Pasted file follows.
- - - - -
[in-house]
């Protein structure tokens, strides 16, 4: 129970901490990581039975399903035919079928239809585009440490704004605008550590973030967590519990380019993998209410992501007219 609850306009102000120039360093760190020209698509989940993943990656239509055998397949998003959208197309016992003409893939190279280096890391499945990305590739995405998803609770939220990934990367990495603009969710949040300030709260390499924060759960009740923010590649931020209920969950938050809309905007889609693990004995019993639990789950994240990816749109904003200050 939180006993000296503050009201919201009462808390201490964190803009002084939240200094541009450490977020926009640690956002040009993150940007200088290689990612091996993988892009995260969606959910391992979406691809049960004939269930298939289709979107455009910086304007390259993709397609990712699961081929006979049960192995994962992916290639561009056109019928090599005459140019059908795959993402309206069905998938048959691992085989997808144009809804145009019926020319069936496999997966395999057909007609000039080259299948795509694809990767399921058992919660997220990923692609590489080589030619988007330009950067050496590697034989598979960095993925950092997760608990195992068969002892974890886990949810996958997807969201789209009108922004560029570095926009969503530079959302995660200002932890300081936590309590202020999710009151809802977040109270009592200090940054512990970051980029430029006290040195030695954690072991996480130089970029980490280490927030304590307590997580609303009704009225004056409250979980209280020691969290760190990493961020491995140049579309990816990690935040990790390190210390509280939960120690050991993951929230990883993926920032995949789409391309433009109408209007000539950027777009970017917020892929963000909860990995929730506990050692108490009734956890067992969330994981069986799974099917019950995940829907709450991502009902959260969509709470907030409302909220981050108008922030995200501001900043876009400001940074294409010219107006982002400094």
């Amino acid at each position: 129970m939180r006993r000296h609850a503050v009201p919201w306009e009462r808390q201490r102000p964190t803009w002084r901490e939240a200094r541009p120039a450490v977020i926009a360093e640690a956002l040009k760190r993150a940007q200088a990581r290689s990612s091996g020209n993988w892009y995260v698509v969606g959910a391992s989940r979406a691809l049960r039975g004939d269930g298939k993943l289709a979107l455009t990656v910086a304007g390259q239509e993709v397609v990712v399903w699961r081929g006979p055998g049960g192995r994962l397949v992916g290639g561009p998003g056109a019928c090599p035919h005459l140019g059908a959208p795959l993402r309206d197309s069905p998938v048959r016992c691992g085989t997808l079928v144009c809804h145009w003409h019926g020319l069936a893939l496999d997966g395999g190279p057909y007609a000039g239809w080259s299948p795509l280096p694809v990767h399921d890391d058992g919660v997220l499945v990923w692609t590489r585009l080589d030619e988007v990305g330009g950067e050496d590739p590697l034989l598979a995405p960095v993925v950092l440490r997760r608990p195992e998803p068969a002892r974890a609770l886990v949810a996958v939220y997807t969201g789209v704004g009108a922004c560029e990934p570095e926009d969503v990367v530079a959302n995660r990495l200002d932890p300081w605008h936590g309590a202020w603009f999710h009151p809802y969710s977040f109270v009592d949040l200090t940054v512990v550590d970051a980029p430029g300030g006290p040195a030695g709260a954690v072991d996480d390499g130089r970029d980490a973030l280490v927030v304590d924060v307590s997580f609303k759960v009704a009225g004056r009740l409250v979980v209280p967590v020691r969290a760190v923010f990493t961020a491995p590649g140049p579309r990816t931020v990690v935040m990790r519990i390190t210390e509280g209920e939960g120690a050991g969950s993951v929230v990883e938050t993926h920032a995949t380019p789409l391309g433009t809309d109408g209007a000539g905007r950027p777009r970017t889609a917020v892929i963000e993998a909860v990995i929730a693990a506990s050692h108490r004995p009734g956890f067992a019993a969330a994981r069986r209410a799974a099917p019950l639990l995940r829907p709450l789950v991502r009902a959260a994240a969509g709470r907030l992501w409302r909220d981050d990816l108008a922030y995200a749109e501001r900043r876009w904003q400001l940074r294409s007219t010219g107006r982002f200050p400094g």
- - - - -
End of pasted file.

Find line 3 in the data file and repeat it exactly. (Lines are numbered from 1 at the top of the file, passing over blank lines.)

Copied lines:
């Amino acid at each position: 129970m939180r006993r000296h609850a503050v009201p919201w306009e009462r808390q201490r102000p964190t803009w002084r901490e939240a200094r541009p120039a450490v977020i926009a360093e640690a956002l040009k760190r993150a940007q200088a990581r290689s990612s091996g020209n993988w892009y995260v698509v969606g959910a391992s989940r979406a691809l049960r039975g004939d269930g298939k993943l289709a979107l455009t990656v910086a304007g390259q239509e993709v397609v990712v399903w699961r081929g006979p055998g049960g192995r994962l397949v992916g290639g561009p998003g056109a019928c090599p035919h005459l140019g059908a959208p795959l993402r309206d197309s069905p998938v048959r016992c691992g085989t997808l079928v144009c809804h145009w003409h019926g020319l069936a893939l496999d997966g395999g190279p057909y007609a000039g239809w080259s299948p795509l280096p694809v990767h399921d890391d058992g919660v997220l499945v990923w692609t590489r585009l080589d030619e988007v990305g330009g950067e050496d590739p590697l034989l598979a995405p960095v993925v950092l440490r997760r608990p195992e998803p068969a002892r974890a609770l886990v949810a996958v939220y997807t969201g789209v704004g009108a922004c560029e990934p570095e926009d969503v990367v530079a959302n995660r990495l200002d932890p300081w605008h936590g309590a202020w603009f999710h009151p809802y969710s977040f109270v009592d949040l200090t940054v512990v550590d970051a980029p430029g300030g006290p040195a030695g709260a954690v072991d996480d390499g130089r970029d980490a973030l280490v927030v304590d924060v307590s997580f609303k759960v009704a009225g004056r009740l409250v979980v209280p967590v020691r969290a760190v923010f990493t961020a491995p590649g140049p579309r990816t931020v990690v935040m990790r519990i390190t210390e509280g209920e939960g120690a050991g969950s993951v929230v990883e938050t993926h920032a995949t380019p789409l391309g433009t809309d109408g209007a000539g905007r950027p777009r970017t889609a917020v892929i963000e993998a909860v990995i929730a693990a506990s050692h108490r004995p009734g956890f067992a019993a969330a994981r069986r209410a799974a099917p019950l639990l995940r829907p709450l789950v991502r009902a959260a994240a969509g709470r907030l992501w409302r909220d981050d990816l108008a922030y995200a749109e501001r900043r876009w904003q400001l940074r294409s007219t010219g107006r982002f200050p400094g």